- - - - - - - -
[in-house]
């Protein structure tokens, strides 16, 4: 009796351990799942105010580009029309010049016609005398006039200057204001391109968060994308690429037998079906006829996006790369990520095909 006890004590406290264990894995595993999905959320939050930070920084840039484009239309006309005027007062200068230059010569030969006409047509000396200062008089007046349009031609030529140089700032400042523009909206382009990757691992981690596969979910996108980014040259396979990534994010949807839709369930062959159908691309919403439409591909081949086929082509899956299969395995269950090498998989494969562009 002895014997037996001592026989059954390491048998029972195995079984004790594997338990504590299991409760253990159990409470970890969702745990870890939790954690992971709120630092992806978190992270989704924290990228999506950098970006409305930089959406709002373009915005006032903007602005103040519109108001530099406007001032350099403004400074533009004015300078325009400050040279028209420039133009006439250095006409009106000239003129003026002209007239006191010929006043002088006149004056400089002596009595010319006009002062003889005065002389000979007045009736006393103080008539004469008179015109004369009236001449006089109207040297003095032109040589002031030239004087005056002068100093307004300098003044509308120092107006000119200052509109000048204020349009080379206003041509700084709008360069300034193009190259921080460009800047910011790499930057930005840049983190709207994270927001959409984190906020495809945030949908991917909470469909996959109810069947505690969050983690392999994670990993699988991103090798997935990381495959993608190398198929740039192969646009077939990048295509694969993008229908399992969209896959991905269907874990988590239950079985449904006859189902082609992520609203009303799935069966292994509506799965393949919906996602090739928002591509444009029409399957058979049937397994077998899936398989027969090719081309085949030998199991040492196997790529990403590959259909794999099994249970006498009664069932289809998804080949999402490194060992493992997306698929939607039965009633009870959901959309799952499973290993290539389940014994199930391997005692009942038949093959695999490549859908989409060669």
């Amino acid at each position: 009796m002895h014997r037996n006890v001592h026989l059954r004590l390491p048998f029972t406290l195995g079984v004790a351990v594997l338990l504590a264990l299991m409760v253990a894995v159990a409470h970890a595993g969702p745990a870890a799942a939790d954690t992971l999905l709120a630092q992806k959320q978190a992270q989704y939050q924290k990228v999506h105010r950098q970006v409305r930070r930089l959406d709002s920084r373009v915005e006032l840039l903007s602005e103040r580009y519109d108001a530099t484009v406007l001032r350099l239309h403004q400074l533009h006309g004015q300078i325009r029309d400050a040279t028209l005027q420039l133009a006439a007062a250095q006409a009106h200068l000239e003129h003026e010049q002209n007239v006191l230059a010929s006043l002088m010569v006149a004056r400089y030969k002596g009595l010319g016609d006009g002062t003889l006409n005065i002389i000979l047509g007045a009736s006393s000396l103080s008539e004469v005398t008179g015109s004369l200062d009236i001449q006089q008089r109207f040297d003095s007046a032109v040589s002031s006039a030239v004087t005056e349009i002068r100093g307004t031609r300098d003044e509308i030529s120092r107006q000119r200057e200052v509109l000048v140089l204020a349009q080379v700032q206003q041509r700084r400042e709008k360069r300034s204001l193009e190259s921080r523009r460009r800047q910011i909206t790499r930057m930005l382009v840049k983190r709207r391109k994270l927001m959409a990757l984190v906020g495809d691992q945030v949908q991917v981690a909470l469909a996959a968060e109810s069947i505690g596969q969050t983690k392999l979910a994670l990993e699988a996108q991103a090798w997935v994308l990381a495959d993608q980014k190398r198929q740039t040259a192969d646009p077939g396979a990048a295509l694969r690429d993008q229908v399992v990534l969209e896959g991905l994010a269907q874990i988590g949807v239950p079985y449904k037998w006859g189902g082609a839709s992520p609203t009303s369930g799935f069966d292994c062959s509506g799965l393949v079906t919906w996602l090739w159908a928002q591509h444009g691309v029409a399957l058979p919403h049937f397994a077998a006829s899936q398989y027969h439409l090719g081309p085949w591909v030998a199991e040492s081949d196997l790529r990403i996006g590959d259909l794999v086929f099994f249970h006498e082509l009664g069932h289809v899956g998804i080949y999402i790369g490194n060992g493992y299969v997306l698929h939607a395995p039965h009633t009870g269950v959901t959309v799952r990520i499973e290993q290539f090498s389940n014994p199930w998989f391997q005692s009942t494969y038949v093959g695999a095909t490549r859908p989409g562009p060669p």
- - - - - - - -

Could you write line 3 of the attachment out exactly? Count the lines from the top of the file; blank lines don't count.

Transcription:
């Amino acid at each position: 009796m002895h014997r037996n006890v001592h026989l059954r004590l390491p048998f029972t406290l195995g079984v004790a351990v594997l338990l504590a264990l299991m409760v253990a894995v159990a409470h970890a595993g969702p745990a870890a799942a939790d954690t992971l999905l709120a630092q992806k959320q978190a992270q989704y939050q924290k990228v999506h105010r950098q970006v409305r930070r930089l959406d709002s920084r373009v915005e006032l840039l903007s602005e103040r580009y519109d108001a530099t484009v406007l001032r350099l239309h403004q400074l533009h006309g004015q300078i325009r029309d400050a040279t028209l005027q420039l133009a006439a007062a250095q006409a009106h200068l000239e003129h003026e010049q002209n007239v006191l230059a010929s006043l002088m010569v006149a004056r400089y030969k002596g009595l010319g016609d006009g002062t003889l006409n005065i002389i000979l047509g007045a009736s006393s000396l103080s008539e004469v005398t008179g015109s004369l200062d009236i001449q006089q008089r109207f040297d003095s007046a032109v040589s002031s006039a030239v004087t005056e349009i002068r100093g307004t031609r300098d003044e509308i030529s120092r107006q000119r200057e200052v509109l000048v140089l204020a349009q080379v700032q206003q041509r700084r400042e709008k360069r300034s204001l193009e190259s921080r523009r460009r800047q910011i909206t790499r930057m930005l382009v840049k983190r709207r391109k994270l927001m959409a990757l984190v906020g495809d691992q945030v949908q991917v981690a909470l469909a996959a968060e109810s069947i505690g596969q969050t983690k392999l979910a994670l990993e699988a996108q991103a090798w997935v994308l990381a495959d993608q980014k190398r198929q740039t040259a192969d646009p077939g396979a990048a295509l694969r690429d993008q229908v399992v990534l969209e896959g991905l994010a269907q874990i988590g949807v239950p079985y449904k037998w006859g189902g082609a839709s992520p609203t009303s369930g799935f069966d292994c062959s509506g799965l393949v079906t919906w996602l090739w159908a928002q591509h444009g691309v029409a399957l058979p919403h049937f397994a077998a006829s899936q398989y027969h439409l090719g081309p085949w591909v030998a199991e040492s081949d196997l790529r990403i996006g590959d259909l794999v086929f099994f249970h006498e082509l009664g069932h289809v899956g998804i080949y999402i790369g490194n060992g493992y299969v997306l698929h939607a395995p039965h009633t009870g269950v959901t959309v799952r990520i499973e290993q290539f090498s389940n014994p199930w998989f391997q005692s009942t494969y038949v093959g695999a095909t490549r859908p989409g562009p060669p």